Federal officials this week are moving to finalize a settlement with banks over the "robo-signing" scandal, and activists say several banks accused of processing fraudulent foreclosure documents in recent years made a record $144 billion in payouts to employees in 2011.
Housing and Urban Development (HUD) Secretary Shaun Donovan met with state attorneys general in Chicago on Monday to gather support for a proposed settlement that regulators have been negotiating with banks for the past year.
Observers predict the $20 billion to $25 billion settlement could be announced this week, much of which would go to helping borrowers - many of them families struggling to keep their homes - reduce principals on loans. The settlement would cover five lenders: Bank of America, Wells Fargo, Ally Financial, JP Morgan Chase and Citigroup.
Protesters gathered outside the meeting to demand a tougher settlement for banks that continue to pay out millions to executive staff.
"Will they settle for a deal that benefits the one percent and lets the big banks off the hook?" asked Chicago community organizer Rev. Marilyn Pagan. "Or will they stand with the 99 percent and fight for accountability and a solution that will help millions of people?"
Details on the proposed settlement and attendants at the meeting remain murky. Spokespeople for Illinois Attorney General Lisa Madigan and HUD did not respond to inquiries from Truthout.
Meanwhile, the mainstream press has reported the CEOs of America's biggest banks received smaller bonuses in 2011than in recent years after lackluster stock performance, but when compensation and stock packages are factored in, the nation's six biggest banks made record payouts in 2011.
The six banks - JP Morgan Chase, Goldman Sachs, Morgan Stanley, Wells Fargo, Citigroup and Bank of America - paid out $144 billion in compensation and bonuses in 2011, according to a report released by the New Bottom Line (NBL) campaign. The 2011 payout is second only to the $147 billion paid out in 2007 during healthier economic times.
About half of the $144 billion paid out would be enough to write down the principals on every underwater mortgage in the country, according to NBL.
The Associated Press reported that bonuses for top bank CEOs are down this year, but some banks made up for smaller bonuses by increasing base salaries. NBL reported that Goldman Sachs executive officers saw their base salaries more than triple in 2011, and salaries for executive officers at JP Morgan Chase increased by 50 percent.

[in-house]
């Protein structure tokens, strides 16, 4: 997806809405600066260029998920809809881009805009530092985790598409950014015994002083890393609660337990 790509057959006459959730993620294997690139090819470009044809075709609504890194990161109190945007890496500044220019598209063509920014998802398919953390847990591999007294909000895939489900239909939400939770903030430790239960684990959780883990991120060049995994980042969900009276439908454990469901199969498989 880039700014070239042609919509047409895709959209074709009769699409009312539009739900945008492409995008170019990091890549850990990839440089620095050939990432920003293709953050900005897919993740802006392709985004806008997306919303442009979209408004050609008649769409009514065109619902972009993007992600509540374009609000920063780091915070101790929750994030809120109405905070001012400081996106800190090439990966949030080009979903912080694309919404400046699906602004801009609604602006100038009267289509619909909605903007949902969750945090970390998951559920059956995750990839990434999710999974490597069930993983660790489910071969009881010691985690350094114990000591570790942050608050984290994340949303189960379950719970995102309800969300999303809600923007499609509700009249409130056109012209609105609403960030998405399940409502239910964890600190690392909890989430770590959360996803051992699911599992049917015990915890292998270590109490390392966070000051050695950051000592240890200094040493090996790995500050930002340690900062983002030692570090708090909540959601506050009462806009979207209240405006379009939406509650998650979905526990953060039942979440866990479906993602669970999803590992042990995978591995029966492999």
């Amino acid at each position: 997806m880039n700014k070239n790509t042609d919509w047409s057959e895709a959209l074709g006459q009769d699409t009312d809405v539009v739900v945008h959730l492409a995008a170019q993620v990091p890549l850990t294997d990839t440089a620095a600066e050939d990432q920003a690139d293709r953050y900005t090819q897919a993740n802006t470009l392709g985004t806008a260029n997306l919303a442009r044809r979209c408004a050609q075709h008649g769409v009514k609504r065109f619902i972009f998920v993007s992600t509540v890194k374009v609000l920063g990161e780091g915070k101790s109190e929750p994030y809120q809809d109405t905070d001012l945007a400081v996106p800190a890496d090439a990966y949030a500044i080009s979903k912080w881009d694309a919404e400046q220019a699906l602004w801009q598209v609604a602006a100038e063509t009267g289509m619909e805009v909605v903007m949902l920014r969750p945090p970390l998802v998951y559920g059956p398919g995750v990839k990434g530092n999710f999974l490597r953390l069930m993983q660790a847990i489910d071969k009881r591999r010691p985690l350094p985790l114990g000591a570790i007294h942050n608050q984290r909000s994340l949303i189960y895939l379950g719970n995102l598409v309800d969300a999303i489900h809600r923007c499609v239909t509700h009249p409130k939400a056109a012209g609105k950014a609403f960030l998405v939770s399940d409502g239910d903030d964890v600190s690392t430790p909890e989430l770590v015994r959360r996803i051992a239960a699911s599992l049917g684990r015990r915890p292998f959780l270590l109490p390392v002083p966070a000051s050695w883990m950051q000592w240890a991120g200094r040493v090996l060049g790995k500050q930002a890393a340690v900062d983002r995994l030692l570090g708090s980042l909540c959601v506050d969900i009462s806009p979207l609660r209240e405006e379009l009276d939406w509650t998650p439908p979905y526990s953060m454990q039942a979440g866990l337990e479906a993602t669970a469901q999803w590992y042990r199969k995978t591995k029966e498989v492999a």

Even the smaller bonus packages would look handsome to anyone in the middle class: Morgan Stanley CEO James Gorman, for example, received $5.1 million worth of stock for 2011, about half of what he received for 2010.
Activists are calling attention to the record payouts as federal officials race to finalize a settlement with banks over the alleged robo-signing of foreclosure and loan documents. In 2010, attorneys general from 50 states began investigating banks suspected of systematically processing fraudulent foreclosure documents without proper review.
Protesters at a settlement meeting in Chicago say the Obama administration is poised to let the banks off too easy with a $20 billion to $25 billion settlement. Activists say the banks should pay out a minimum of $300 billion, and the $144 billion in payouts proves they can afford it.
"Either they have the money or they don't," said Tracy Van Slyke, a NBL spokesperson. "They should be paying their fare share."
The protesters also oppose negotiations that would provide the banks immunity from criminal charges in future lawsuits and are calling on the Justice Department to conduct its own in-depth investigation.
Van Slyke joined the protesters in Chicago on Monday as HUD Secretary Donovan met with Illinois Attorney General Madigan and others to discuss the settlement, which, Van Slyke said, the officials could be rushing to finish before President Obama delivers his State of the Union speech on Tuesday.